Adam Shambaugh, Temple University’s business librarian, always opts for the first instruction session of the day, typically 8 a,m., when given a choice. I asked him why that is, and if his experience supports the zombie student trend. An early riser himself, Shambaugh prefers to get his instruction activity in when he’s most alert and ready for the challenge of working with thirty groggy freshmen. He finds that many of the students in the first session of the day are ready and responsive. Sure, there are a handful that seem like they are still in bed, but the students Shambaugh encounters hardly fit the zombie mold. We considered the possibility that our institution, with nearly half of its student population falling into the commuter category, is more zombie resistant. I arrive by 7 a.m. each day, and we already have students waiting to get in the library. To beat rush hour traffic and land a quality parking space, it’s likely we have many students ready and willing to start early. Do they turn into zombies once they get to their early morning class? No doubt some do, as Shambaugh finds is the case, but overall, the students are remarkably zombie-free. Still, I would find it hard to believe most of them get to bed before midnight, given that many work part-time jobs that they balance with regular course loads.
Should we start later?
Our education system faces the perennial question of whether the current structure, based on an agrarian society that exists for few, still makes sense in a digital age. Why do we start classes so early in the day? In general, to maximize the productivity of their classrooms, most higher education institutions will want to run classes for as many hours of the day as possible. Some have even experimented with classes that run between midnight and 6 a.m. Librarian educators, like Shambaugh, who tackle the earliest classes, should perhaps pay special attention to the likelihood that a portion, and possibly even a majority, of their students may be in zombie mode.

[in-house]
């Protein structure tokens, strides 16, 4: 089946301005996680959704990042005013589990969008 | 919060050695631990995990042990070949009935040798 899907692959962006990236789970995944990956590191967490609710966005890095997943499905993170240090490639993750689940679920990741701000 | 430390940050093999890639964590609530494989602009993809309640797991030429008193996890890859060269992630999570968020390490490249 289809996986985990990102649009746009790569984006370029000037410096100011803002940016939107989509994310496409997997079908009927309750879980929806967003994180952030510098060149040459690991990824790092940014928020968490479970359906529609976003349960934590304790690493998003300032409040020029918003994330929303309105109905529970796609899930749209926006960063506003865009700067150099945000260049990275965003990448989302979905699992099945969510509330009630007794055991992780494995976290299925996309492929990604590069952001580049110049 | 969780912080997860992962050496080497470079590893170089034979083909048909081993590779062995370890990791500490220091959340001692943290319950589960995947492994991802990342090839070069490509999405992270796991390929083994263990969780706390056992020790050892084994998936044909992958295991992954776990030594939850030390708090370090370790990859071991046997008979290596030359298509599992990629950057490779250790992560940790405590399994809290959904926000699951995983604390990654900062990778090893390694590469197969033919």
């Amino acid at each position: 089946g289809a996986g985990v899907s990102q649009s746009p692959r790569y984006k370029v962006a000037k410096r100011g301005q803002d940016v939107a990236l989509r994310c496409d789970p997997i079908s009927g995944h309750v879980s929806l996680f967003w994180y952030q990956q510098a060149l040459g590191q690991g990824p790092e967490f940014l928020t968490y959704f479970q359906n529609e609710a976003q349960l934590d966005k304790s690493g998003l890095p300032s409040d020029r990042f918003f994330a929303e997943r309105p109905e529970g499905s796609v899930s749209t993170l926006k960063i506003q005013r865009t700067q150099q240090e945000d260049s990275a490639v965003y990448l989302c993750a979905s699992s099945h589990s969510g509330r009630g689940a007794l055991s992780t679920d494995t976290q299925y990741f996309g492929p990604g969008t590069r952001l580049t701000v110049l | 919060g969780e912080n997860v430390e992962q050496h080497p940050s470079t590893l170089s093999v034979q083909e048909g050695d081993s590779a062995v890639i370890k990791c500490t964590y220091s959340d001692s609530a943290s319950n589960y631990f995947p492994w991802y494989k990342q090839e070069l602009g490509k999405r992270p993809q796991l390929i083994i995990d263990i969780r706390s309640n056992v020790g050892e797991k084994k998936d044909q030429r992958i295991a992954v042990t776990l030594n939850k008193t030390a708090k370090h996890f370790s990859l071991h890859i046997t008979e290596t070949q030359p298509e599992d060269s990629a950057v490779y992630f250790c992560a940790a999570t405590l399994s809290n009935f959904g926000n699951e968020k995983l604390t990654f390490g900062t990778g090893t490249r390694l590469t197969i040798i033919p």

Preparation may help
While our instruction literature addresses the need to get even the most sedate students activated and engaged, there’s probably little said about those early morning sessions where students are barely awake. Perhaps it’s best to communicate in advance with the instructor to get his or her take on the zombie quotient of their class. It may be that it’s already a group of excited and engaged students who are ready to start learning first thing in the morning. If that’s the case, great, but if the outlook is less enthusiastic, knowing in advance what to expect may make a difference. Activation strategies may certainly be of some help, but in the absence of other recommended techniques, perhaps we just need to equip our instruction rooms with plenty of strong coffee and some of those energy drinks. According to zombie lore, the walking dead are hungry for live human flesh. For those who find themselves engaged with college students early in the day, the challenge is leveraging librarian-educator skills to make those zombie students hungry for knowledge – the kind they get only at their academic library.